Jawi wants to explain reasons for snoop unit

  • Nation
  • Friday, 20 Jan 2006

By ZULKIFLI ABD RAHMAN newsdesk@thestar.com.my 

KUALA LUMPUR: The Federal Territory Religious Department (Jawi) wants to go ahead with its snoop squad, against the Cabinet's decision. 

Jawi public relations officer Idris Hussein said it was not given the opportunity to explain to the Government the purpose of the unit's formation. 

The department would wait for Minister in the Prime Minister’s Department Datuk Dr Abdullah Zin to return from Mecca to brief him on the matter, he said when contacted yesterday. 

“The volunteers are tasked to provide us with information on those who commit indecent acts,” he added.  

“They are to educate the people and get closer to them so they can explain to the public why they should not be involved in unhealthy activities.”  

He said the department understood that there were fears that the people’s privacy might be affected, but gave an assurance that the volunteers were well-trained. 

“They are only tasked to talk to the people and they are not allowed to harass them,” he added.  

“We hope that Dr Abdullah will provide a detailed explanation to the Cabinet about this after we meet him so that they will allow us to continue.”  

Idris explained that the Putrajaya Islamic Council Volunteer Squad was originally formed because the surau committee members in a precinct in Putrajaya were asked to perform two duties: help religious enforcement officers tackle khalwat (close proximity) cases and provide assistance to the Muslim community in such emergencies as fires or accidents. 

He said the volunteers dealing with khalwat had been briefed on their scope of duties and how they were to act if they came across Muslims indulging in such activities. 

“They don’t have the power to arrest, and can only advise the public against committing indecent acts,” Idris added.  

“They cannot be confrontational and must retreat and inform us if anything untoward happens.  

“Only enforcement officers such as those from Jawi or the state religious departments can detain people.”  

Sources said the decision to form the snoop squad was prompted by complaints from residents of couples, including foreigners, acting “indecently” in public areas, some even witnessed by children.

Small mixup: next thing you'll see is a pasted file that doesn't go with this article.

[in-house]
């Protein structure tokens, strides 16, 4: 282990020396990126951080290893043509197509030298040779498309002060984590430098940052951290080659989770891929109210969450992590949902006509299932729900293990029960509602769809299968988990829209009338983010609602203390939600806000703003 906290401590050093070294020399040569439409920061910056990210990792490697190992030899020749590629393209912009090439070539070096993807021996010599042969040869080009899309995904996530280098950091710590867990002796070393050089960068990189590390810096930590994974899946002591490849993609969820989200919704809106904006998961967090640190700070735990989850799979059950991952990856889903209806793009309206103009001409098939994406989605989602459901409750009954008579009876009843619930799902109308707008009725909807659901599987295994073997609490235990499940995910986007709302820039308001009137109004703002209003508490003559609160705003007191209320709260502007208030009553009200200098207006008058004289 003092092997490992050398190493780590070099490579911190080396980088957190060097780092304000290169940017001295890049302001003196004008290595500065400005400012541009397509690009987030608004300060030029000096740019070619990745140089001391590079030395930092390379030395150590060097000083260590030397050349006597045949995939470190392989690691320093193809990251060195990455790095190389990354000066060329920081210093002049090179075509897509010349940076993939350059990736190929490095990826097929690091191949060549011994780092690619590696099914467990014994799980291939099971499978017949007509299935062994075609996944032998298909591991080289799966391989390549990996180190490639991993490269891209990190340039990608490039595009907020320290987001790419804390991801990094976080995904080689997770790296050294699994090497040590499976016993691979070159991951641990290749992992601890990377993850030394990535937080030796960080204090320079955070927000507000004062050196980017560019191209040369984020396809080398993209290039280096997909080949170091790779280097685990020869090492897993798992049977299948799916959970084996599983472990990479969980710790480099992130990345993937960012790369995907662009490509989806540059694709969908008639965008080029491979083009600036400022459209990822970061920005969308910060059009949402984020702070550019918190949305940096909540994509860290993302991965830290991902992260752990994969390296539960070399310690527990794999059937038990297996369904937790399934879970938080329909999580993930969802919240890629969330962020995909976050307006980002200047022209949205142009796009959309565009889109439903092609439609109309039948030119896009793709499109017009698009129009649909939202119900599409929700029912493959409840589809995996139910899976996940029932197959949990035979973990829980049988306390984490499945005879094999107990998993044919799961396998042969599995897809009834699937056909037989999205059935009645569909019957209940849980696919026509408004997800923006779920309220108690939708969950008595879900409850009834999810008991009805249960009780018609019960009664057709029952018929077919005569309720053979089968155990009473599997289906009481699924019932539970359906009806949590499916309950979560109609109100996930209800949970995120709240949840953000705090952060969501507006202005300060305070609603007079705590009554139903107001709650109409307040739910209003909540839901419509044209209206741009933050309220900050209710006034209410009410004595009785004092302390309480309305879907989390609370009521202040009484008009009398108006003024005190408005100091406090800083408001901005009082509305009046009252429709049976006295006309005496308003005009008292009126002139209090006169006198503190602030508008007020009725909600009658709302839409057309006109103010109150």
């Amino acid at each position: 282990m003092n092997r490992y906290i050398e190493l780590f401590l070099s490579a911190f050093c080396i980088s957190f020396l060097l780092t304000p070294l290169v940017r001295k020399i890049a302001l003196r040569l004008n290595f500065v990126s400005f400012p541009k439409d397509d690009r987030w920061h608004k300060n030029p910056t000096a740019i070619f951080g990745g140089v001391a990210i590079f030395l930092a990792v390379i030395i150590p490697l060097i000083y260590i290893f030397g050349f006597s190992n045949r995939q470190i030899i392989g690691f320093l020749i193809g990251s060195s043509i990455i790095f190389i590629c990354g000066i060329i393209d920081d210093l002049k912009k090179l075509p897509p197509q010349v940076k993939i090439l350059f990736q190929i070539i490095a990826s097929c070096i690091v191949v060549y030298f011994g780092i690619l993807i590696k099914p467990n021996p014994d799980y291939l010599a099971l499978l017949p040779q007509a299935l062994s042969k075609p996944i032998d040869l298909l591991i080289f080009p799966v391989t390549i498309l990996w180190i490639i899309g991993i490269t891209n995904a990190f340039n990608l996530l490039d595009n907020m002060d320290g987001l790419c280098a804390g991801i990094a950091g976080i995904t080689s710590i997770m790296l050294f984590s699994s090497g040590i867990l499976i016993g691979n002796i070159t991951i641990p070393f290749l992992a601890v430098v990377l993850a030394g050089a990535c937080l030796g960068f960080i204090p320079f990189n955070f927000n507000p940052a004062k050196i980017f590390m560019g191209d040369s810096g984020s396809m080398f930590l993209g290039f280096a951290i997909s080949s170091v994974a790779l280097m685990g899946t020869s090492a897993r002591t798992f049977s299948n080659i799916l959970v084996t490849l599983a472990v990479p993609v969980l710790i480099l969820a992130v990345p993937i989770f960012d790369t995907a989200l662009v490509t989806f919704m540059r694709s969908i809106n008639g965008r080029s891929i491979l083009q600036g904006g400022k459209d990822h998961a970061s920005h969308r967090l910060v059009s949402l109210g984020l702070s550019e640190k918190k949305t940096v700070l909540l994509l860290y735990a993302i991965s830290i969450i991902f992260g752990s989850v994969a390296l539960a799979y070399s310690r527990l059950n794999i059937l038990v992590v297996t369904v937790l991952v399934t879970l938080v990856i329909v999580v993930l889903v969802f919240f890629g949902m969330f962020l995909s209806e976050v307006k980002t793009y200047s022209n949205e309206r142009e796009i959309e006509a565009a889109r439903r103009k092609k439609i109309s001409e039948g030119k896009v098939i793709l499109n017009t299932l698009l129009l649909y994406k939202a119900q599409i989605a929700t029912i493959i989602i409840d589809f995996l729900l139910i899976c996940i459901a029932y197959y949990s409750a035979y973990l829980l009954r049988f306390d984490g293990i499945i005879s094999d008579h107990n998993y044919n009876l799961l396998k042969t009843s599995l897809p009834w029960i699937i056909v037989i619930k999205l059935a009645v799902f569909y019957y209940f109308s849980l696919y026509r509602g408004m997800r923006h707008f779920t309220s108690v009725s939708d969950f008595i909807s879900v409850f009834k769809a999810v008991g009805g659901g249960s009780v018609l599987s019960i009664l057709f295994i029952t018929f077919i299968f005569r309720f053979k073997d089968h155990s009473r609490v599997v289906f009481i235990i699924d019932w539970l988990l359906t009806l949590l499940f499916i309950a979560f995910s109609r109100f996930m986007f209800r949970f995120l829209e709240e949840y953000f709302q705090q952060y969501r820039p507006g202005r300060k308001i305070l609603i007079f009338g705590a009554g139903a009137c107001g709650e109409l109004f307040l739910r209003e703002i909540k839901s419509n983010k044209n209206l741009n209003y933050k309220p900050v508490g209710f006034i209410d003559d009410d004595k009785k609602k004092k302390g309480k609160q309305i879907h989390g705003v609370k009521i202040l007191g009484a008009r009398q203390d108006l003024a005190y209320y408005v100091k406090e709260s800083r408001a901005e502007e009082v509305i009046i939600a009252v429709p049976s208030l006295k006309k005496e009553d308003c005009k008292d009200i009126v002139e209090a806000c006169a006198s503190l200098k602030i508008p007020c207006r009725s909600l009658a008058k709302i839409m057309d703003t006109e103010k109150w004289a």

The sources said that due to the shortage of enforcement officers, mosque committee representatives were asked to help out. 

On Tuesday, Jawi director Che Mat Che Ali said 75 people had signed up to be part of the squad that would look out for people performing “indecent acts”, such as showing of public affection like holding hands. 

The Cabinet then directed the Federal Territory Religious Department to disband the “snoop team”, saying it was tantamount to invasion of privacy.  

However, PAS lauded the setting up of the snoop squad, saying that there should be more of such units formed in all states. 

PAS Youth vice-chief Mazlan Aliman said the Cabinet should have a clearer picture first from the officers concerned and Dr Abdullah. 

“A committee can be formed to monitor the activities of the volunteers and act on complaints of intrusion of privacy and to prevent abuse of power,” he said. 

Opposition Leader Lim Kit Siang said the snoop squad would send out the wrong message. 

“Why wasn't the decision to form the squad nipped in the bud at the ministry level without it having to reach the Cabinet?” he asked in a statement. 

Several groups had raised concerns over moves to form units to spy on people on moral grounds, including that the unit members might abuse their power.  

In 1995, several members from a now-defunct voluntary body called the Badan Amal Makruf Nahimunkar were arrested by Selangor police for extortion and impersonating government officers. They were considered a “moral police” group. 

The Federal Government then ordered the group to be disbanded.  

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